Stay up to date with notifications from The Independent

Notifications can be managed in browser preferences.

Trump's defense threw gaslighting spaghetti at the wall to see what stuck. Not much did

Ken Starr may have beaten the world record for the longest period of time standing without collapsing under the weight of his own hypocrisy

Ahmed Baba
Washington DC
Tuesday 28 January 2020 23:14 GMT
Trump's lawyer Eric Herschmann launches attack on Obama during impeachment trial

We all knew President Trump's impeachment defense was going to be weak, hypocritical, and dishonest, but they really exceeded expectations. I've documented and analyzed every day of Trump's presidency since it began. I'm not surprised by much, but at times even I was stunned by their opening arguments.

Over three days of presentations, President Trump's lawyers threw gaslighting spaghetti at the wall so that Fox News could peel off what stuck and run them as soundbites for the GOP base. The disjointed nature of the arguments was jarring, as Trump's lawyers at times contradicted each other. It was also clear they didn't update their defense after the revelations from former National Security Adviser John Bolton's book were released, which reportedly confirm the quid pro quo at the core of this impeachment case. Many of the debunked arguments were the same we've heard for months, but if you listen to Trump's lawyers closely, their defense unraveled into what appeared to be a slow-moving confession.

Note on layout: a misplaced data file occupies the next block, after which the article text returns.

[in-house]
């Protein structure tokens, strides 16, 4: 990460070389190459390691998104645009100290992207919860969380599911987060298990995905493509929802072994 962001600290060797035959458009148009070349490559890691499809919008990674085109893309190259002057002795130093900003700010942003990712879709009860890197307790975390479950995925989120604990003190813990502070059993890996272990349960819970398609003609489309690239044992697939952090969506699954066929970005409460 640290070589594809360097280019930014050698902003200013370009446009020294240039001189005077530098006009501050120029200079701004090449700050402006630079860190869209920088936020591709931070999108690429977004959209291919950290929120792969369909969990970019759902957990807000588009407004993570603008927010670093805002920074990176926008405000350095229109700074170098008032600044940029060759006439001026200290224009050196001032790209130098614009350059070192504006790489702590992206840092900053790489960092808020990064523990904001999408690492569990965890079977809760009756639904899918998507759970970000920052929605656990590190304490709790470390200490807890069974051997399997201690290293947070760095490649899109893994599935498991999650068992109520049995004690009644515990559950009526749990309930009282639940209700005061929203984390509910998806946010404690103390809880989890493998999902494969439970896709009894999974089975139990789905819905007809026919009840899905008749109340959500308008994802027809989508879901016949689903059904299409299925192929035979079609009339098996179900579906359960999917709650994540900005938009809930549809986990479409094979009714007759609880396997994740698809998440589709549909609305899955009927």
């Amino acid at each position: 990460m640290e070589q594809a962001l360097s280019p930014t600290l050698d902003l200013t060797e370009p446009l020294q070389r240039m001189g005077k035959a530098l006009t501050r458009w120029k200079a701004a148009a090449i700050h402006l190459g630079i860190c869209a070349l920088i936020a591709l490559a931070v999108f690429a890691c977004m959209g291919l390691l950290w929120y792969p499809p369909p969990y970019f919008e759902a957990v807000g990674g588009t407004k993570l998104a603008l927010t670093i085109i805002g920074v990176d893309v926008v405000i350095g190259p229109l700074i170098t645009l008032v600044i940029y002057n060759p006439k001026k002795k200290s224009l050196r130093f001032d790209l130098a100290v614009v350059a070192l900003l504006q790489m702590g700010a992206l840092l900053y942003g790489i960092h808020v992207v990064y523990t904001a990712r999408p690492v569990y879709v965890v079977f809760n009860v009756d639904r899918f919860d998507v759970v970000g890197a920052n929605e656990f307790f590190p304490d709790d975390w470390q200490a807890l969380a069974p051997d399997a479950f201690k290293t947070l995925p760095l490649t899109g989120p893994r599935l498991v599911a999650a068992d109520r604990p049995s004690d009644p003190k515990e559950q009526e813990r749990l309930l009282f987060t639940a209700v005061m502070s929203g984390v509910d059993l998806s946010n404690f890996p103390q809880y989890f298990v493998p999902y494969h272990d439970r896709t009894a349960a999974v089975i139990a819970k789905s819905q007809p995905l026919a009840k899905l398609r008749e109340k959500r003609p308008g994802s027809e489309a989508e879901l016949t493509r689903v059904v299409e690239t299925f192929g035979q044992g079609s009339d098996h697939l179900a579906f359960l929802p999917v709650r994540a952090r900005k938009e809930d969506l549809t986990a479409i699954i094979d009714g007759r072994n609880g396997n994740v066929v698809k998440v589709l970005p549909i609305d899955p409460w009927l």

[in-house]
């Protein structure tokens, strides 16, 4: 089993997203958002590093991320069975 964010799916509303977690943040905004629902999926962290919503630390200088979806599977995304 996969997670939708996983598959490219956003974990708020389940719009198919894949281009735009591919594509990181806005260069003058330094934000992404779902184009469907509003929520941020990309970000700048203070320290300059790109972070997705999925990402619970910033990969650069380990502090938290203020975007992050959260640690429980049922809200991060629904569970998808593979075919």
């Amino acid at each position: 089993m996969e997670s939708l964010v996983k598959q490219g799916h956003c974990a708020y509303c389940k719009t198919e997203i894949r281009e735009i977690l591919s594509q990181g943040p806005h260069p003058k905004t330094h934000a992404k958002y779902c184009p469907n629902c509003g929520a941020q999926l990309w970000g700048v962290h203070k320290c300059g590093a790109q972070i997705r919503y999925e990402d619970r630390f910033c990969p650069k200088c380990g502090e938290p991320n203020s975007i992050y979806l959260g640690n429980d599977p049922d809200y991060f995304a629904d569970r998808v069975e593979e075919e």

First, they claimed President Trump did nothing wrong and his call with President Zelensky was fine. Next, they made the case against the use of impeachment itself. Then, they spread conspiracy theories about the Bidens and essentially claimed that Trump’s push for Ukraine to announce a Biden probe was justified. Finally, they claimed that abuse of power isn't impeachable and that even if Trump did launch an extortion plot, it wouldn’t have been an impeachable offense. This is an authoritarian view of executive power that believers of the conservative unitary executive theory espouse. It's intrinsically antithetical to the Founding Fathers' intentions for executive power.

President Trump's impeachment defense essentially went from "he did nothing wrong" to "he's above the law, he did it, and he did it because Biden is corrupt... get over it". It feels like this Senate trial is an extension of Trump's alleged extortion plot. To me, it’s clear that what Trump set out to accomplish in Ukraine is being accomplished in his Senate trial by his very own defense team as they smear Joe Biden.

President Trump's legal team continued to make the same debunked defenses we've already covered, so let's dissect what's relevant. Trump’s lawyers repeatedly claimed the July 25 transcript memo shows the president did nothing wrong. This is false. The transcript memo shows he solicited foreign election interference in the form of investigations of his political targets.

When it comes to the evidence proving Ukraine's military aid was withheld in pursuit of announced probes, Trump's lawyers were misleading. White House Counsel Pat Cipollone claimed Trump withheld Ukraine's aid because of burden-sharing. That's contradicted by multiple witnesses who indicated it was about the Bidens. Also, America's allies do, in fact, contribute to Ukraine, with the European Union contributing more than America.